Technical debt, commonly referred to as tech debt or code debt, often gets a bad name as it can cause issues in your development cycle. We accrue tech debt in projects when we favour speed over quality. But actually, tech debt usually only causes problems when we don’t pay it off.
The main issue with tech debt is that it mostly comes down to prioritisation. By prioritising speed, we are able to try and test prototypes or features with our customer base before we sink or commit a lot of time and money into it. It allows us to ship a feature and iterate on it as we prove its worth. If we could always prioritise quality and perfection for every case, no one would ever achieve anything. Sometimes it’s the “it doesn’t have to be perfect, just get it done” attitude is needed for something to ultimately succeed.
However, if we were to accumulate tech debt and rarely or never address it, it will begin to slow down your process, cause blockers when wanting to develop new features, encourage building ‘work-arounds’ instead of just addressing the actual issue in the technical debt.
Technical debt quadrants
Here are a few examples of when accruing tech debt is, actually, a good thing:
1. Proof of concept or prototyping
If you are creating a proof of concept or a prototype of a product to prove that your idea has traction, demand, or that it could work, then you will want to build something for low cost, quickly and that will ultimately be a work in progress.
Here, you are prioritising speed over quality deliberately. It doesn’t need to be a perfect product because you still don’t know what that perfect product is. You are trying to work out what your customers want and how to package that up. You would likely accumulate tech debt in your infrastructure or from little to no testing.
As a contrast, tech debt you would want to avoid accruing here would be using unproven technologies, using incorrect packages, poor deployment processes, or a tightly coupled codebase.
2. New feature releases
If you are shipping a new feature to your customers - it could be in a beta phase - whilst you want it to look good and have some of the final functionality you foresee it having, you aren’t going to waste months of your teams time before you know it is what you customers want and need. Releasing a minimum viable product (MVP) or beta feature, you allow yourself to collect feedback directly from customers and view data on how they actually use it before committing to it.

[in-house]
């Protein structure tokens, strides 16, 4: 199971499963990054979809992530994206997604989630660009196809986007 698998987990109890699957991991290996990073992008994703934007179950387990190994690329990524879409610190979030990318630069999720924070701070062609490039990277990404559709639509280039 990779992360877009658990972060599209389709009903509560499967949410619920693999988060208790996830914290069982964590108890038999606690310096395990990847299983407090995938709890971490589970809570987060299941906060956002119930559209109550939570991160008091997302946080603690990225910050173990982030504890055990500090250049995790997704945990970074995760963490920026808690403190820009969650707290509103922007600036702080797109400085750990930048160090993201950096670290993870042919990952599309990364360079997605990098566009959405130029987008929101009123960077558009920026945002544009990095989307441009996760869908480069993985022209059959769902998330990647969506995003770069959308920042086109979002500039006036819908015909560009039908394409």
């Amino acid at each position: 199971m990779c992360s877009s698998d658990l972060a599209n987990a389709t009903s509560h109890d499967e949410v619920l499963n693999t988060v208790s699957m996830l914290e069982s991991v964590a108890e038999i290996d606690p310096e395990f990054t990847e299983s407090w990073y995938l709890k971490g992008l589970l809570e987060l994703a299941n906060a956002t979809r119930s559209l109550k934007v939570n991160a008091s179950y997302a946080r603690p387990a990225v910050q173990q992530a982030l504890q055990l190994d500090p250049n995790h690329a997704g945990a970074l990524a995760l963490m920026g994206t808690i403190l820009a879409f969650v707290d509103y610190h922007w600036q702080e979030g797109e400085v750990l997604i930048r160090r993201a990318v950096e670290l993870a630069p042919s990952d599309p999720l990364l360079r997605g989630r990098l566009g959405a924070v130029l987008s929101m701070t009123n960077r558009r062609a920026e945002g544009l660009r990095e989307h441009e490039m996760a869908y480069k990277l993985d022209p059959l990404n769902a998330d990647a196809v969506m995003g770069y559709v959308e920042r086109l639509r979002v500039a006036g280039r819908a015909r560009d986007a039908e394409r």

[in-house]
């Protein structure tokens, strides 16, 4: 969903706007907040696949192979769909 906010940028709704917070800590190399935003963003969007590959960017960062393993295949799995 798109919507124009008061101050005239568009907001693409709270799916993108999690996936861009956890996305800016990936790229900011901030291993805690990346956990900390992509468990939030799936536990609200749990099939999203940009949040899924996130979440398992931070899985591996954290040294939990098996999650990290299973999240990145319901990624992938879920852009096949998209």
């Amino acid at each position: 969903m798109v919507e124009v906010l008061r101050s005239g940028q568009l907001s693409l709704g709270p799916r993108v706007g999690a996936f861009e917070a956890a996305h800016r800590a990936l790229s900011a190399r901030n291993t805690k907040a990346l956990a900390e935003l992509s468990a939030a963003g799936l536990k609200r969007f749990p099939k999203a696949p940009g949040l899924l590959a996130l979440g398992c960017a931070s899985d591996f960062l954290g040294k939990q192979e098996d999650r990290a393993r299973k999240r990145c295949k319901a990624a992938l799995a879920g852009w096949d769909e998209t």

EXAMPLE: This year, Slack removed their call feature from their product after having introduced huddles. They found that their new huddle feature was being used more and made more sense to incorporate some additional features into a huddle to allow their customers to use it more. If they had released huddles as a fully fledged feature with video, screen sharing, etc at the beginning (which was already being used within calls), customers may have continued to use what they knew and ignored the new feature (that they’d just sunk time and money into) completely.
Let’s say that you did start with perfect code or product, within 6 - 12 months your code will naturally accrue tech debt. Packages become outdated, updates are released or security holes are found which all need addressing as your product ages. This is inevitable and is something that every development team and product-led company will be dealing with on an ongoing basis. How you then approach this is where the maintenance of your product and code base comes into play.
If you have accumulated tech debt, here is our advice on how to best tackle it:
- Acknowledge that you are not immune to tech debt!
- Set out a review schedule to keep an eye on what will need addressing in the coming weeks or months.
- Allocate time between feature work to unblock your road ahead.
- Review, rinse and repeat.
Are you currently lacking the resource to address technical debt? You can outsource this to an external team to work away at it whilst your team continue with core feature work. Get in touch with the team and find out how we can help you stay on track: www.contic.co.uk